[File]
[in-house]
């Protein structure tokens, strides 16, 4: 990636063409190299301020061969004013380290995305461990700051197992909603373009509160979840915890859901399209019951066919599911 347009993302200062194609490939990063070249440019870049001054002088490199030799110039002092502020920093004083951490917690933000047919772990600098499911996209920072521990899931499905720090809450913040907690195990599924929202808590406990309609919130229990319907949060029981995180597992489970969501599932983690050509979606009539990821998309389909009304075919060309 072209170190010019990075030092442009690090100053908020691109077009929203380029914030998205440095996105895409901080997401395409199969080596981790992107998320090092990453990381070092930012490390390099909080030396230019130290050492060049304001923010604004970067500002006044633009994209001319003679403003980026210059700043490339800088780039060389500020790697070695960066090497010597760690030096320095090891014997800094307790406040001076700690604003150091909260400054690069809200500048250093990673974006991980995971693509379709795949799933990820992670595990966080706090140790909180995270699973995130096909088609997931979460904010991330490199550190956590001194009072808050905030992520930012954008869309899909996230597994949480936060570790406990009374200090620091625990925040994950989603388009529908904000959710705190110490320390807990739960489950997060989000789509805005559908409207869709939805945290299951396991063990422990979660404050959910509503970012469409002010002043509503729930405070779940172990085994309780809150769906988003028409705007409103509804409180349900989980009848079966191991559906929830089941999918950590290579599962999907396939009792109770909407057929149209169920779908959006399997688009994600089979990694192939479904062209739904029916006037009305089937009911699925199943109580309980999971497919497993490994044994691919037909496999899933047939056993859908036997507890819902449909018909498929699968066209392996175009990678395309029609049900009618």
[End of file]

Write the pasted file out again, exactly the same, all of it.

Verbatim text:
[in-house]
């Protein structure tokens, strides 16, 4: 990636063409190299301020061969004013380290995305461990700051197992909603373009509160979840915890859901399209019951066919599911 347009993302200062194609490939990063070249440019870049001054002088490199030799110039002092502020920093004083951490917690933000047919772990600098499911996209920072521990899931499905720090809450913040907690195990599924929202808590406990309609919130229990319907949060029981995180597992489970969501599932983690050509979606009539990821998309389909009304075919060309 072209170190010019990075030092442009690090100053908020691109077009929203380029914030998205440095996105895409901080997401395409199969080596981790992107998320090092990453990381070092930012490390390099909080030396230019130290050492060049304001923010604004970067500002006044633009994209001319003679403003980026210059700043490339800088780039060389500020790697070695960066090497010597760690030096320095090891014997800094307790406040001076700690604003150091909260400054690069809200500048250093990673974006991980995971693509379709795949799933990820992670595990966080706090140790909180995270699973995130096909088609997931979460904010991330490199550190956590001194009072808050905030992520930012954008869309899909996230597994949480936060570790406990009374200090620091625990925040994950989603388009529908904000959710705190110490320390807990739960489950997060989000789509805005559908409207869709939805945290299951396991063990422990979660404050959910509503970012469409002010002043509503729930405070779940172990085994309780809150769906988003028409705007409103509804409180349900989980009848079966191991559906929830089941999918950590290579599962999907396939009792109770909407057929149209169920779908959006399997688009994600089979990694192939479904062209739904029916006037009305089937009911699925199943109580309980999971497919497993490994044994691919037909496999899933047939056993859908036997507890819902449909018909498929699968066209392996175009990678395309029609049900009618």